Monthly Garden Calendar for Northern Tier United States

Organic Gardening Month-to-Month Almanac

By Debby Flowers



Who doesn't love the month of April? We may have a little snow, ice, or mud (or in many cases, all three), but there is no doubt that spring is on the way. At our farm, and those of our neighbors, robins and other returning birds sing songs of the season, while peeping chicks scratch about under their heat lamp in the henhouse.

Successful Seedling Germination. Find a warm, dark place to put seeded flats to germinate. They must be checked daily (twice daily is better) and at the first sign of growth be moved under florescent lights.

Water Seedlings Properly. They must not dry out, nor be soggy. It is best to water them by adding water to the tray that the containers are sitting in, not by watering from above, as they are very delicate.

Preserve Your Soil Structure. Resist the urge to dig or till the soil in flower and vegetable beds until it has dried out well. Working wet soil can damage soil structure, and make things more difficult for you later.

Say Goodbye to Your Mulch. Remove winter mulches from around roses and shrubs around the third week of April, depending on the weather. Rake away leaves or straw covering strawberry plants, too.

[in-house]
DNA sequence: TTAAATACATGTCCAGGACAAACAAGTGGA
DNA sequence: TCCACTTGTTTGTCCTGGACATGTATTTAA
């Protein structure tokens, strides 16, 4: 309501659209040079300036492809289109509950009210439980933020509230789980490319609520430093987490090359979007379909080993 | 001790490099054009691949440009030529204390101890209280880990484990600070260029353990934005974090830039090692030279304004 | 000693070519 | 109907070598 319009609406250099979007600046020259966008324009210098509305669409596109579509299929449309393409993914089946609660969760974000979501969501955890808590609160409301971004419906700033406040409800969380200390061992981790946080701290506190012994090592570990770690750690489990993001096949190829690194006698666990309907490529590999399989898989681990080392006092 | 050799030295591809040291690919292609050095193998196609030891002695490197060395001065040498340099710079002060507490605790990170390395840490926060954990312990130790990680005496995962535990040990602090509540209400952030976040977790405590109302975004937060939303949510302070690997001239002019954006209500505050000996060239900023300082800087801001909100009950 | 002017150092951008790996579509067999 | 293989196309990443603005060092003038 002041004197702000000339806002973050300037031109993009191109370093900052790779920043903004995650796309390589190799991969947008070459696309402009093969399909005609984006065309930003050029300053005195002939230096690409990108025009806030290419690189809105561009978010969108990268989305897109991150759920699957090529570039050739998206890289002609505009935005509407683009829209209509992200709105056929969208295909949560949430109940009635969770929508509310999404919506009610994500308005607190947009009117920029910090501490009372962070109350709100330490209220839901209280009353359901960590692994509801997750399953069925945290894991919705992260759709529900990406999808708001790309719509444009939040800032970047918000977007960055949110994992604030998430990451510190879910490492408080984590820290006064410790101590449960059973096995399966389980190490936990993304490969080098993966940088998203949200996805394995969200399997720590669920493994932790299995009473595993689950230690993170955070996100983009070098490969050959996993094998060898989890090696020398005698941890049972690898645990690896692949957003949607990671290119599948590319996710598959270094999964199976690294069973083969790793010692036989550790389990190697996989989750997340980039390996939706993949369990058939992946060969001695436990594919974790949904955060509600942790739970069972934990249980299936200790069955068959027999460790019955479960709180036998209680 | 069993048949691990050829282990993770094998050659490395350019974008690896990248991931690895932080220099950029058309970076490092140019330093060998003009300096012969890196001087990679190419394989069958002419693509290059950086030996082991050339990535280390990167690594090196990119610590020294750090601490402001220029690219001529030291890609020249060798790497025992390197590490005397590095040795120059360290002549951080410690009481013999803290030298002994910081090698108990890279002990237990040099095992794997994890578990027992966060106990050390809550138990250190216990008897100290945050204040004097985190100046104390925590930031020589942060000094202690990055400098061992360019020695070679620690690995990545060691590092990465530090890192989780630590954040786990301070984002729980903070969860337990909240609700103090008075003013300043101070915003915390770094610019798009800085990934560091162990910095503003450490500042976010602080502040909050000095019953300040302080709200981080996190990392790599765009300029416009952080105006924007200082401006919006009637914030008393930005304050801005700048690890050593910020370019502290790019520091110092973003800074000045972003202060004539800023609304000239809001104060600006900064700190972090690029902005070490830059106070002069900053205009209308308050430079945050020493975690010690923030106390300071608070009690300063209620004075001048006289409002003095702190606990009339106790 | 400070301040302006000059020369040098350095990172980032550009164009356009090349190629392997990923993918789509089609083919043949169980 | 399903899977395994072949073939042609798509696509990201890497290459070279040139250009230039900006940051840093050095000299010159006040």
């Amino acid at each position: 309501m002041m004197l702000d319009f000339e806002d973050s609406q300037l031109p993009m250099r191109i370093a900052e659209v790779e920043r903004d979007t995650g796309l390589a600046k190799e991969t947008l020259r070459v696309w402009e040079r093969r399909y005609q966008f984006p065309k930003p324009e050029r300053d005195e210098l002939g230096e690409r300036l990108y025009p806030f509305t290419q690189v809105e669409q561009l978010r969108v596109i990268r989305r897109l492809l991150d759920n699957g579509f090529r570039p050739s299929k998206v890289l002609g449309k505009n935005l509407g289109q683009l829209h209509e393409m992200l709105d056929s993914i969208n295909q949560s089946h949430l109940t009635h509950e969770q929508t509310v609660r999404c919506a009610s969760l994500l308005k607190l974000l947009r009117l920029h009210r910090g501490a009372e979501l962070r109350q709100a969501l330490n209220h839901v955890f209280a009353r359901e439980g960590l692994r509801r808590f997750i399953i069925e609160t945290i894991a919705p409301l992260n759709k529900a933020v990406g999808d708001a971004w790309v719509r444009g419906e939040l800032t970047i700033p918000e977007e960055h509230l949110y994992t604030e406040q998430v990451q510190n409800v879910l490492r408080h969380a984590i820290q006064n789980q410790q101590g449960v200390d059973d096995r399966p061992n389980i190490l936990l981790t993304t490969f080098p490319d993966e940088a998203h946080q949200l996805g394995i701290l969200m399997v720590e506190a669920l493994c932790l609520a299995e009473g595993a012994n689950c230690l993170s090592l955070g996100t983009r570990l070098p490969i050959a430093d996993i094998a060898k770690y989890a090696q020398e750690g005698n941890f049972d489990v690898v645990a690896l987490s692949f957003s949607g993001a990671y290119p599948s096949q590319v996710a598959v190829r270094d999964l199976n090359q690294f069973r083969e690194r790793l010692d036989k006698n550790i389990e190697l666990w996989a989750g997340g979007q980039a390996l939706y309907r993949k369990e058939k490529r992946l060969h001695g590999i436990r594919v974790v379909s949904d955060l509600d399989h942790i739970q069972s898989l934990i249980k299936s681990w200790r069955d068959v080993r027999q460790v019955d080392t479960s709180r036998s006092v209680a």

Build a Cold Frame. Cold frames may be as simple as some straw bales with a piece of Plexiglas laid across the top, or more elaborate if you want to try out your carpentry skills. Keep old blankets handy to add extra insulation on very frigid nights.

Ponder Your Planting Strategy. Some vegetables, such as peas, lettuce, and beets, may be seeded directly into the garden as soon as the soil can be worked. Every year will be different, and when you get them in will depend on the weather and how wet the soil is.

Peas Preparation. Pea seeds germinate faster if they are soaked overnight in warm water. Use a container big enough to allow them to swell to double their size. If you have some soaked pea seeds left after planting your pea rows, try planting them in a large outdoor containers, such as a half-barrel.

Rhubarb Recommendations. Plant or transplant rhubarb before it begins to grow. Rhubarb can stay in the same place for many years, but it should be divided if you are mainly getting skinny stalks.

Tree Tips. For planting trees, soak bare roots in a bucket of water for an hour or so before planting. Be careful not to plant trees too deeply. If you study the base carefully, you should be able to find the old soil line and use that as your guide. You can also be thinking about pruning your deciduous trees.